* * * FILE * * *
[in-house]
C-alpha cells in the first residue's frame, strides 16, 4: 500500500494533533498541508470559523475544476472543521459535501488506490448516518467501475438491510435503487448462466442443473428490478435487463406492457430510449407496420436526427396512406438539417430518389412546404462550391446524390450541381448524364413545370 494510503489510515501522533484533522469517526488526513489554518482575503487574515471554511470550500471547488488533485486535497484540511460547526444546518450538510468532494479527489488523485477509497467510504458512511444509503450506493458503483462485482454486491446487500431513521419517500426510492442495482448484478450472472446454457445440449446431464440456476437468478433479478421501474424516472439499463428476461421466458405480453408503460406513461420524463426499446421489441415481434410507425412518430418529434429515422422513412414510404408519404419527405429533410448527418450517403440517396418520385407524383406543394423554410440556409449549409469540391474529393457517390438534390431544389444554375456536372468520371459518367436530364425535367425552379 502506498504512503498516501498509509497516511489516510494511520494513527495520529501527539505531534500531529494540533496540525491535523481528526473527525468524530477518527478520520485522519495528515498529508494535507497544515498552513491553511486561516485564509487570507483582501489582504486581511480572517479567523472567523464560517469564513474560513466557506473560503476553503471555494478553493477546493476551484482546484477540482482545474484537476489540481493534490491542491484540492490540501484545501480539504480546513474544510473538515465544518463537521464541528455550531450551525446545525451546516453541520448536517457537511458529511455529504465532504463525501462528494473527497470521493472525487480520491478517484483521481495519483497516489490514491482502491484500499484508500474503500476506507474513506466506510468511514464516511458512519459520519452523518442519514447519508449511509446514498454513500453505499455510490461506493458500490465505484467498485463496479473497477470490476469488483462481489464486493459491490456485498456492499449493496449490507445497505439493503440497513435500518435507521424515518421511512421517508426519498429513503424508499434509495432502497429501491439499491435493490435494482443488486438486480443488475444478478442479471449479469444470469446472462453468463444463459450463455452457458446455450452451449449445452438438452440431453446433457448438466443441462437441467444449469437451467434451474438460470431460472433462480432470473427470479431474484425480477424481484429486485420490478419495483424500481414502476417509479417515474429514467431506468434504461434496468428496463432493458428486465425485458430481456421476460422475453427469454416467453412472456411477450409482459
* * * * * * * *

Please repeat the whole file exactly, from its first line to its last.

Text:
[in-house]
C-alpha cells in the first residue's frame, strides 16, 4: 500500500494533533498541508470559523475544476472543521459535501488506490448516518467501475438491510435503487448462466442443473428490478435487463406492457430510449407496420436526427396512406438539417430518389412546404462550391446524390450541381448524364413545370 494510503489510515501522533484533522469517526488526513489554518482575503487574515471554511470550500471547488488533485486535497484540511460547526444546518450538510468532494479527489488523485477509497467510504458512511444509503450506493458503483462485482454486491446487500431513521419517500426510492442495482448484478450472472446454457445440449446431464440456476437468478433479478421501474424516472439499463428476461421466458405480453408503460406513461420524463426499446421489441415481434410507425412518430418529434429515422422513412414510404408519404419527405429533410448527418450517403440517396418520385407524383406543394423554410440556409449549409469540391474529393457517390438534390431544389444554375456536372468520371459518367436530364425535367425552379 502506498504512503498516501498509509497516511489516510494511520494513527495520529501527539505531534500531529494540533496540525491535523481528526473527525468524530477518527478520520485522519495528515498529508494535507497544515498552513491553511486561516485564509487570507483582501489582504486581511480572517479567523472567523464560517469564513474560513466557506473560503476553503471555494478553493477546493476551484482546484477540482482545474484537476489540481493534490491542491484540492490540501484545501480539504480546513474544510473538515465544518463537521464541528455550531450551525446545525451546516453541520448536517457537511458529511455529504465532504463525501462528494473527497470521493472525487480520491478517484483521481495519483497516489490514491482502491484500499484508500474503500476506507474513506466506510468511514464516511458512519459520519452523518442519514447519508449511509446514498454513500453505499455510490461506493458500490465505484467498485463496479473497477470490476469488483462481489464486493459491490456485498456492499449493496449490507445497505439493503440497513435500518435507521424515518421511512421517508426519498429513503424508499434509495432502497429501491439499491435493490435494482443488486438486480443488475444478478442479471449479469444470469446472462453468463444463459450463455452457458446455450452451449449445452438438452440431453446433457448438466443441462437441467444449469437451467434451474438460470431460472433462480432470473427470479431474484425480477424481484429486485420490478419495483424500481414502476417509479417515474429514467431506468434504461434496468428496463432493458428486465425485458430481456421476460422475453427469454416467453412472456411477450409482459